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This article in CS

  1. Vol. 34 No. 1, p. 20-25
     
    Received: Apr 19, 1993
    Published: Jan, 1994


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doi:10.2135/cropsci1994.0011183X003400010003x

Prediction of Maize Single-Cross Performance Using RFLPs and Information from Related Hybrids

  1. Rex Bernardo 
  1. Limagrain Genetics, 4805 W. Old Church Rd., Champaign, IL 61821

Abstract

Abstract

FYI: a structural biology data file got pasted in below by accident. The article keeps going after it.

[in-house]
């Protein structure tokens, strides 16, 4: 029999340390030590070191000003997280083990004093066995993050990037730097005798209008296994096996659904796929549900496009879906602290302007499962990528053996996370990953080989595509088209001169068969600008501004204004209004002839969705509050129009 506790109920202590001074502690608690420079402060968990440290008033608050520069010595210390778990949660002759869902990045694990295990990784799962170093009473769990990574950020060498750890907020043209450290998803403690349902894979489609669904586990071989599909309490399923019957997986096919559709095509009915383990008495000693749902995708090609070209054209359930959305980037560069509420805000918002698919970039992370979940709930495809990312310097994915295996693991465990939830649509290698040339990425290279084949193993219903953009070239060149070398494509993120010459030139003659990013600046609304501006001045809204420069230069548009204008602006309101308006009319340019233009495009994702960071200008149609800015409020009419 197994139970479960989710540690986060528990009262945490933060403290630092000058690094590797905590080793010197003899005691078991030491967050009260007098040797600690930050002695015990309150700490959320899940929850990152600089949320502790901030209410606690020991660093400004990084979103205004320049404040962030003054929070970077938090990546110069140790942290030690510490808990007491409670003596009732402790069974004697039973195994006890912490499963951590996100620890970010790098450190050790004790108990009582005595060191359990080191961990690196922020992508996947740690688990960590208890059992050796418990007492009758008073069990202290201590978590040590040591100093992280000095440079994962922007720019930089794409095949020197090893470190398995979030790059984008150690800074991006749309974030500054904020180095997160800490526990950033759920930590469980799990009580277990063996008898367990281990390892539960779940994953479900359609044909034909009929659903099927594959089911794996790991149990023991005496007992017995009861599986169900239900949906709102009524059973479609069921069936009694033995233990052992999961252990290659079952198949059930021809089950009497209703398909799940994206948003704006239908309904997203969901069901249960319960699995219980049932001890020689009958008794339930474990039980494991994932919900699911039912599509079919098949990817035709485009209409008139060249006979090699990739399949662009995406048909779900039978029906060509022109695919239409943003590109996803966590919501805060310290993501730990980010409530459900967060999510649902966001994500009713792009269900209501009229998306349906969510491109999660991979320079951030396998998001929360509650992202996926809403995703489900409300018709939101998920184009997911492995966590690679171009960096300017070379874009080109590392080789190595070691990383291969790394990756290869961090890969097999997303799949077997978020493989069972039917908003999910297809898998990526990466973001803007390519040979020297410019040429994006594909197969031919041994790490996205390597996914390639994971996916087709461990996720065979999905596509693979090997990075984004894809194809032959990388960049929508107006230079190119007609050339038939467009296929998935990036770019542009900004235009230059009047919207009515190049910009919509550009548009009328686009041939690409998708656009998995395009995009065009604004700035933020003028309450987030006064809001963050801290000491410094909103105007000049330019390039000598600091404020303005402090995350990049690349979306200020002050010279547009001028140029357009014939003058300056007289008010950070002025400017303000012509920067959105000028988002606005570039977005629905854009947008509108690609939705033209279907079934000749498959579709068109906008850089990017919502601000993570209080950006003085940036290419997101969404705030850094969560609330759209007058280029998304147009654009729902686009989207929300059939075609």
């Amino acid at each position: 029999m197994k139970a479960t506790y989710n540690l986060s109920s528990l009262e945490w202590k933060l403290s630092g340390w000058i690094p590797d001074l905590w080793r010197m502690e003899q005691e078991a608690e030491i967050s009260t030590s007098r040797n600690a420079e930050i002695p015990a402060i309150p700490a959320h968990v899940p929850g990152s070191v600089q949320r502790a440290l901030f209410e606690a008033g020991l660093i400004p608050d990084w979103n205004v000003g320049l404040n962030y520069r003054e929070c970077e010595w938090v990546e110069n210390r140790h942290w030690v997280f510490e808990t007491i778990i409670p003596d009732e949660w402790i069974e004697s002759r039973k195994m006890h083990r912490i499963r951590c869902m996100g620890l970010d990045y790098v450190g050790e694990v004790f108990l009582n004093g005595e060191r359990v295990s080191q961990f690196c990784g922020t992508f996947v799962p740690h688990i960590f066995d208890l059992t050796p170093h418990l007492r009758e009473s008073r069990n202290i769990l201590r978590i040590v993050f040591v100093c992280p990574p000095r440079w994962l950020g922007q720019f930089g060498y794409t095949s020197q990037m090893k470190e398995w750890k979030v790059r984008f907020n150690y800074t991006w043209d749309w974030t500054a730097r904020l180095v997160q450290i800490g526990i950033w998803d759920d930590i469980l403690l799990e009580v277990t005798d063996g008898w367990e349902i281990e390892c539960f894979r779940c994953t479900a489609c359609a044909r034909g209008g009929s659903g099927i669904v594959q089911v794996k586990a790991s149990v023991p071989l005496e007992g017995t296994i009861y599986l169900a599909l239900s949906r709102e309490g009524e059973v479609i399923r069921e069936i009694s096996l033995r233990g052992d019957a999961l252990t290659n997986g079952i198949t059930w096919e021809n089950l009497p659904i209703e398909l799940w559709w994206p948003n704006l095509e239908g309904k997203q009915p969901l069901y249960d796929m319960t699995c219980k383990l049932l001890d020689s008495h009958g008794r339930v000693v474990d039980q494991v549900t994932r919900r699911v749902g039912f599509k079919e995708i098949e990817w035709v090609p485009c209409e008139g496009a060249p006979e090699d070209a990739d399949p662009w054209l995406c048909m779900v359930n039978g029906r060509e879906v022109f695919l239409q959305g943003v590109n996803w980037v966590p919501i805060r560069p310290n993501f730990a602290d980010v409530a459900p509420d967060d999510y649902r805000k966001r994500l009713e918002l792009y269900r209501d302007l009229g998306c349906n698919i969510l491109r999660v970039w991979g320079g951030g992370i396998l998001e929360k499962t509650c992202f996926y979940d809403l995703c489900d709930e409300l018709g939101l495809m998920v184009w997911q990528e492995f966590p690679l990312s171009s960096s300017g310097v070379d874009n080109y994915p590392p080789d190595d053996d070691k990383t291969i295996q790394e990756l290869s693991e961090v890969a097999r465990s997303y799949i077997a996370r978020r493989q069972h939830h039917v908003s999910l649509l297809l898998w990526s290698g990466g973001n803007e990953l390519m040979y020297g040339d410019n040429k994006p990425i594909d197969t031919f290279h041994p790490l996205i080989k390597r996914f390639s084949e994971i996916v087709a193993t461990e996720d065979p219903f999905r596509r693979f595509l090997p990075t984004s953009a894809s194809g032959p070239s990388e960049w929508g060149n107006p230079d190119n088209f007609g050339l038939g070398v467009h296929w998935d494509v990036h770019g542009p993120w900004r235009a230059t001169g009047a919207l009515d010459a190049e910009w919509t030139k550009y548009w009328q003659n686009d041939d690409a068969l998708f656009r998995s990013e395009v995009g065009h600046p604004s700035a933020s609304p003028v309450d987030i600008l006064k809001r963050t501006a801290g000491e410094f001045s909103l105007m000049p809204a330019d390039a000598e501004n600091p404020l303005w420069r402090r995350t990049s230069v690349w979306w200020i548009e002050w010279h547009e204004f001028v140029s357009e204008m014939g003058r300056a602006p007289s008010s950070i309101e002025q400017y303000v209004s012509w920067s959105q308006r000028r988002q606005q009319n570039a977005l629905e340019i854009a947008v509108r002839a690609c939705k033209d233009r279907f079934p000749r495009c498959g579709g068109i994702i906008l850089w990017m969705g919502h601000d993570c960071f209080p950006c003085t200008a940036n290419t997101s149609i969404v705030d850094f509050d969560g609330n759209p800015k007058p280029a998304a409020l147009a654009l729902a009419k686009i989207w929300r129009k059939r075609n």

Methods for predicting hybrid yield would facilitate the identification of superior maize (Zea mays L.) single crosses. Best linear unbiased prediction of the performance of single crosses, based on (i) restriction fragment length polymorphism (RFLP) data on the parental inbreds and (ii) yield data on a related set of single crosses, was evaluated. Yields of m single crosses were predicted as YM = C V−1 yP, where: yM = m × 1 vector of predicted yields of missing (i.e., no yield data available) single crosses; C = m × n matrix of genetic covariances between the missing and predictor hybrids; V = n × n matrix of phenotypic variances and covariances among predictor hybrids; and yP = nn × 1 vector of predictor hybrid yields corrected for trial effects. From a set of 54 single crosses, made between six Iowa Stiff Stalk Synthetic (SSS) and nine non-SSS inbreds, 100 different sets of n = 10, 15, 20, 25, or 30 predictor hybrids were chosen at random. Pooled correlations between predicted and observed yields of the remaining (54 − n) hybrids ranged from 0.654 to 0.800. The correlations were slightly higher when dominance variance was included in the model or when coefficients of coancestry were determined from RFLP rather than pedigree data. The correlations remained relatively stable across different, arbitrary values of genetic variances. The results suggested that single-cross yield can be predicted effectively based on parental RFLP data and yields of a related set of hybrids.

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